Jews react strongly to remarks made by German bishops

COLOGNE, Germany – Remarks made by German bishops during a recent visit to the West Bank have caused a storm of reaction from Jewish leaders in Germany.

The Central Council of Jews in Germany and the Israeli Embassy responded angrily to comments by Bishop Gregor Hanke of Eichstaett, who compared the situation of Palestinians in Ramallah with that of Jews in the Warsaw ghetto in Poland during World War II.

For his part, Bishop Walter Mixa of Augsburg described the Israel-Palestinian situation as “almost racism.”

The bishops were on a weeklong pilgrimage, which ended March 4 with a visit to Ramallah and Bethlehem in the West Bank. The bishops toured Israel and met with Israeli Vice Prime Minister Shimon Peres and Palestinian President Mahmoud Abbas, as well as with Rabbi Yona Metzger, the Ashkenazi chief rabbi of Israel, and local bishops and priests. They also visited the Yad Vashem Holocaust Memorial in Jerusalem.

According to news reports, Bishop Hanke said: “In the morning (we saw) pictures of the inhumane Warsaw ghetto at Yad Vashem, in the evening we travel to the ghetto in Ramallah. You can only hit the roof.”

Bishop Mixa also referred to Ramallah, which is bound on one side by the Israeli security barrier, as a “ghettolike situation.”

Bishop Hanke later distanced himself from his comments and said in a statement that “comparisons between the events of the Holocaust and the current situation in Palestine are not acceptable and were not intended.” He said he had expressed his personal feelings, and that the immediate impression of the situation in Ramallah had been “harrowing.”

Charlotte Knobloch, head of the Central Council of Jews in Germany, said Bishop Hanke had “either demonstrated an alarming lack of knowledge about history, or he was trying to make the Holocaust victims and the children into the guilty parties and turn himself into their therapist.”

“It is particularly disappointing that the trip which had otherwise exceeded expectations should end with such lapses of judgment,” she said. “The words of Cardinal (Karl) Lehmann (president of the bishops’ conference) at Yad Vashem were convincing and an expression of growing understanding and trust between Jews and Catholic Christians. I can’t believe that this should all now be called into question.”

The Israeli ambassador in Berlin, Shimon Stein, said that anyone who made such comparisons had “either forgotten everything, learned nothing or failed morally.” He accused the bishops of “demonizing one side and operating with double standards” because they had concerned themselves with the Palestinians’ suffering, but not with that of the Israelis who had suffered from Palestinians’ terrorism.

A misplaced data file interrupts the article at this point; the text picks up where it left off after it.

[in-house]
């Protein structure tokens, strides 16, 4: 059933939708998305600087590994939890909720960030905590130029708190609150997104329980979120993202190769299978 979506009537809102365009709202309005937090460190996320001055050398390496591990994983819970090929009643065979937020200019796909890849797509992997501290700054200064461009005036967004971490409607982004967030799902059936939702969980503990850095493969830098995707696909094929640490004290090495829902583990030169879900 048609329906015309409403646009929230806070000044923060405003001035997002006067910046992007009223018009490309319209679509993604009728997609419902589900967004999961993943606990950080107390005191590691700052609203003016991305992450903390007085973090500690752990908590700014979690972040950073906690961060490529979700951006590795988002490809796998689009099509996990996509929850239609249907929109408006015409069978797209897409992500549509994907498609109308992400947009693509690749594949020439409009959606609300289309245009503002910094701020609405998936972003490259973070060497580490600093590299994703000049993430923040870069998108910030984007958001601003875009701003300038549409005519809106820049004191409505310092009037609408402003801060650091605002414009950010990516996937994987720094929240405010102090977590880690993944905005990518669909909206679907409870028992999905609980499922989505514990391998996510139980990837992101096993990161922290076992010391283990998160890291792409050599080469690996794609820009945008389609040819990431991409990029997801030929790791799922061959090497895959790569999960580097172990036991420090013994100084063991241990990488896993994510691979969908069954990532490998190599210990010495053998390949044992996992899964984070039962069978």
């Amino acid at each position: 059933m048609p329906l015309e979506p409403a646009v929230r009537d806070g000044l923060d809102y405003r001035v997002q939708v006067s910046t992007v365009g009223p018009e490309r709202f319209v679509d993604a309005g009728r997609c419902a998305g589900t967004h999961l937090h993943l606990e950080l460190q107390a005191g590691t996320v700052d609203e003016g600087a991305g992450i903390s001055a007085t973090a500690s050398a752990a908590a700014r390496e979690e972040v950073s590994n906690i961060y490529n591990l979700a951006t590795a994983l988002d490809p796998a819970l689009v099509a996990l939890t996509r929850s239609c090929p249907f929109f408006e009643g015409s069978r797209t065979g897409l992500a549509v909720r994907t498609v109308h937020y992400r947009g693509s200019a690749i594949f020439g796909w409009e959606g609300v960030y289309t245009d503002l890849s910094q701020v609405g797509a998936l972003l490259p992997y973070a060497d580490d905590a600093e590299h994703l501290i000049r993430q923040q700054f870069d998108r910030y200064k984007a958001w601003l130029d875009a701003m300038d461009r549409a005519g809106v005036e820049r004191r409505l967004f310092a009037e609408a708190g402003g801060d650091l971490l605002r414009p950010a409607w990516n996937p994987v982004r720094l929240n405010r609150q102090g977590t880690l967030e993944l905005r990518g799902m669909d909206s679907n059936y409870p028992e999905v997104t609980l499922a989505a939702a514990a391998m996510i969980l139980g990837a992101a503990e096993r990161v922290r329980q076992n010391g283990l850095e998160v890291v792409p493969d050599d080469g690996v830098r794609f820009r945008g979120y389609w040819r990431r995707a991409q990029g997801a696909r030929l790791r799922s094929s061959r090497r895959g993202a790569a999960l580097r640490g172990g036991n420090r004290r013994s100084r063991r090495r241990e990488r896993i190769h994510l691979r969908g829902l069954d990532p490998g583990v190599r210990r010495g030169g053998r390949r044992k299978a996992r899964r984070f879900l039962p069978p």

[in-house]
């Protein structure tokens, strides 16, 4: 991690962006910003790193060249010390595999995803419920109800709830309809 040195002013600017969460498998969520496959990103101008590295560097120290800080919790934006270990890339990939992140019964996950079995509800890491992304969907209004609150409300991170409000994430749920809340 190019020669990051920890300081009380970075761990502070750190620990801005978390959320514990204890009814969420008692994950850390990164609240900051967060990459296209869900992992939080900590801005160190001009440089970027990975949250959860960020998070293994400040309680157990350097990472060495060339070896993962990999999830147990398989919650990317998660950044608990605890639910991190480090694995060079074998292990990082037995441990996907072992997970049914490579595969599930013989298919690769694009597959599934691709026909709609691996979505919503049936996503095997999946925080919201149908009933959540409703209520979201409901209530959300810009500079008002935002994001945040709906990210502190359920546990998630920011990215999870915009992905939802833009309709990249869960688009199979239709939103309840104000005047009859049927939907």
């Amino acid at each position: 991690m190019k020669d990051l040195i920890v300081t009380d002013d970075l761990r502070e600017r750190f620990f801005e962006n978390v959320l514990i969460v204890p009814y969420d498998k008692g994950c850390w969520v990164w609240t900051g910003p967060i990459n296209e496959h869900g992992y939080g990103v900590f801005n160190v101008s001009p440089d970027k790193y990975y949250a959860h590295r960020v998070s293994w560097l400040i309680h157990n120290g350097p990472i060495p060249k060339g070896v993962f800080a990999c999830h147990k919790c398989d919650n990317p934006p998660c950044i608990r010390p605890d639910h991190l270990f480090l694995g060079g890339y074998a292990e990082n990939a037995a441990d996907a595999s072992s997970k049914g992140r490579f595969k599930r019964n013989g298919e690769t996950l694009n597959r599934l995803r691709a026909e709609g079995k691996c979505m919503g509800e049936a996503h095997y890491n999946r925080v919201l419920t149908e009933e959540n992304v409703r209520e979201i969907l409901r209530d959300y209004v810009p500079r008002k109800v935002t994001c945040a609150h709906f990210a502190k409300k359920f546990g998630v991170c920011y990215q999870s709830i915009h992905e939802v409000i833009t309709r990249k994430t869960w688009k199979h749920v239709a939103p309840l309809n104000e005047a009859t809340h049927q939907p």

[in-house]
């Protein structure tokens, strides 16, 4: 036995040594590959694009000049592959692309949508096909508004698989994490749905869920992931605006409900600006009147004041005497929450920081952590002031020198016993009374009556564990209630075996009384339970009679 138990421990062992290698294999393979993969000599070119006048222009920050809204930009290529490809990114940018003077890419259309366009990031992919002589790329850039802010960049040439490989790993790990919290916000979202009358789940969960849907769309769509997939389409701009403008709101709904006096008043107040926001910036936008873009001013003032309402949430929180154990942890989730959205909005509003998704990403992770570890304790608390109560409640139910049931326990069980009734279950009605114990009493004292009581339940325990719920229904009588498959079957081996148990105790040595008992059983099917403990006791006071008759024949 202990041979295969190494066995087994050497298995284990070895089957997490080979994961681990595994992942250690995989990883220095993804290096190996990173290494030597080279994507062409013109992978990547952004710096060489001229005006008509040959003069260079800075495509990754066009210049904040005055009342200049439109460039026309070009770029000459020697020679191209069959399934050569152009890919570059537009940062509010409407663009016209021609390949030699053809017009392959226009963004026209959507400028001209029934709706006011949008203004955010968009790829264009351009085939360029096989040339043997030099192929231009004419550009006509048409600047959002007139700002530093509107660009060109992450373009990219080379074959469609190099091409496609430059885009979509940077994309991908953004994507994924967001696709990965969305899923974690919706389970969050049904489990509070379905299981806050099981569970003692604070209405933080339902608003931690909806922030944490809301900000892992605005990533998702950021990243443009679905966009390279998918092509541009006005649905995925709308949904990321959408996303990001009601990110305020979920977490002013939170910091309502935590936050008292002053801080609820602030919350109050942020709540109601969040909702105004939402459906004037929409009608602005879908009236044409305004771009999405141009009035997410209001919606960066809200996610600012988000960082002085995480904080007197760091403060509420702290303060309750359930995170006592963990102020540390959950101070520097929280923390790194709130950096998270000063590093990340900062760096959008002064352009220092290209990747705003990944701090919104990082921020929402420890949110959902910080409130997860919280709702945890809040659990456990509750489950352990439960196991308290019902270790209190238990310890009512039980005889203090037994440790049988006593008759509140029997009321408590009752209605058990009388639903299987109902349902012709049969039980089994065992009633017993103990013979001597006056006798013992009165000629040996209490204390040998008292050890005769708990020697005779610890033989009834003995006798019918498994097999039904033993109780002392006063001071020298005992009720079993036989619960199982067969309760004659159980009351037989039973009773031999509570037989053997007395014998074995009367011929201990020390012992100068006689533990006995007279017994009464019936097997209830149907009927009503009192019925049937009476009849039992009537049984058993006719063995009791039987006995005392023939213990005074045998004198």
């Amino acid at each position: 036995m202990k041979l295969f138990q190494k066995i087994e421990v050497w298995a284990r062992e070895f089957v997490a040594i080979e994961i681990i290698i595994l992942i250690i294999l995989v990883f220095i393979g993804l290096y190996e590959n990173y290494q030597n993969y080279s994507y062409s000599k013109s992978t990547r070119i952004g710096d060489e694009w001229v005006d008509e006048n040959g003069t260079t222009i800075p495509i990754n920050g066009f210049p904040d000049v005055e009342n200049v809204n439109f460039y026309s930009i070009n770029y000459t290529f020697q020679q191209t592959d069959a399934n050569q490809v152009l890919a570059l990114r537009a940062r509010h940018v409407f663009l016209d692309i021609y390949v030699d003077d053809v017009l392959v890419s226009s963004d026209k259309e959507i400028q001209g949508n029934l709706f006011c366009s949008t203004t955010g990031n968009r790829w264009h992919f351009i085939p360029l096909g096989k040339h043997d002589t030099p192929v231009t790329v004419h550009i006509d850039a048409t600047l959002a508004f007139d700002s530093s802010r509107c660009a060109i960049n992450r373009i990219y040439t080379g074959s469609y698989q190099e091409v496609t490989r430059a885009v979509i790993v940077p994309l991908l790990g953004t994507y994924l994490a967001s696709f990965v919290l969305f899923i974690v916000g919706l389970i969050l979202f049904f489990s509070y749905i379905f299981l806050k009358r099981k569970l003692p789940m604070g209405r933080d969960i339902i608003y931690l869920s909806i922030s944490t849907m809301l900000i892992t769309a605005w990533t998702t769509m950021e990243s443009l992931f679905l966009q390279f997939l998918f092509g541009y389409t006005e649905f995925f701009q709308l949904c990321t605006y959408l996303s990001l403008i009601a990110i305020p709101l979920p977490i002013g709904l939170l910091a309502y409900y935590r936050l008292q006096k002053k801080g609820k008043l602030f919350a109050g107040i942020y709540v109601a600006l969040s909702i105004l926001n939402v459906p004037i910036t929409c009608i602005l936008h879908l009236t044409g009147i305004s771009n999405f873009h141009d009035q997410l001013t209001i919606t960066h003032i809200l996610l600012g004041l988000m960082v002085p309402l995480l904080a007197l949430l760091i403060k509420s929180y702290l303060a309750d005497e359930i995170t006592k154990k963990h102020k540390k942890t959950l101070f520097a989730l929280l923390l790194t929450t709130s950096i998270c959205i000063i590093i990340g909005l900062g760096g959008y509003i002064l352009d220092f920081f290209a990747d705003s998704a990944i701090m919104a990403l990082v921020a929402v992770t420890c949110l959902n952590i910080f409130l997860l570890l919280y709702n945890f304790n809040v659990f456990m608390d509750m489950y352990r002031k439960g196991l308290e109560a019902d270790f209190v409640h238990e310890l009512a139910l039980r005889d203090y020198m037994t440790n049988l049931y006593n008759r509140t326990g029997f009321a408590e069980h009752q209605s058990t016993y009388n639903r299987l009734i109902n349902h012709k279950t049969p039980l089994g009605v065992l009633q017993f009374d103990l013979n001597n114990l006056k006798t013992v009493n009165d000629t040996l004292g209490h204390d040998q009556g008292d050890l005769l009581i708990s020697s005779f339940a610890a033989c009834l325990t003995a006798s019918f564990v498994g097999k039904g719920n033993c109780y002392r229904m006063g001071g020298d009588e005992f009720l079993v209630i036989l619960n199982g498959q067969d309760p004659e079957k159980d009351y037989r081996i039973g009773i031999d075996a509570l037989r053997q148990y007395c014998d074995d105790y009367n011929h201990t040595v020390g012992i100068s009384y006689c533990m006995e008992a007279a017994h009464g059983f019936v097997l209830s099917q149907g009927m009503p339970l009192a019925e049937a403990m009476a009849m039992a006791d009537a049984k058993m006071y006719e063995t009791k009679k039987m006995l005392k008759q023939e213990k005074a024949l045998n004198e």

Avner Shalev, chairman of Yad Vashem Holocaust Memorial, said in a letter to Cardinal Lehmann that such comparisons “serve to diminish the memory of victims of the Holocaust and mollify the consciences of those who seek to lessen European responsibility for Nazi crimes.”

In a response, Cardinal Lehmann referred to the words he wrote in the memorial’s book: “Nobody who wishes to be free of the memory of the Holocaust can ever be free.” he added that all the bishops defend “Israel’s right to exist and defend itself.”

Cardinal Lehmann said he understood the “feelings of affront and protest” in reaction to Bishop Hanke’s remarks. He said he regretted the “discordant note … at the end of the trip which many in the Holy Land experienced as injecting renewed hope.”

“The German bishops are and remain aware of their special historical responsibility,” he said.

Monsignor Walter Brandmueller, who is German and the president of the Pontifical Committee for Historical Sciences at the Vatican, said in a radio interview that he could not remember such a serious row between the church and the Jews in Germany.

However, he noted that he had little understanding for the Jews’ frustration.
“One can’t be harrowed in Yad Vashem and then get back to normal business when one sees the misery in Ramallah,” he said. “While the Warsaw ghetto unfortunately can’t be reversed, Ramallah can still be changed.”

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Catholic Review

Catholic Review

The Catholic Review is the official publication of the Archdiocese of Baltimore.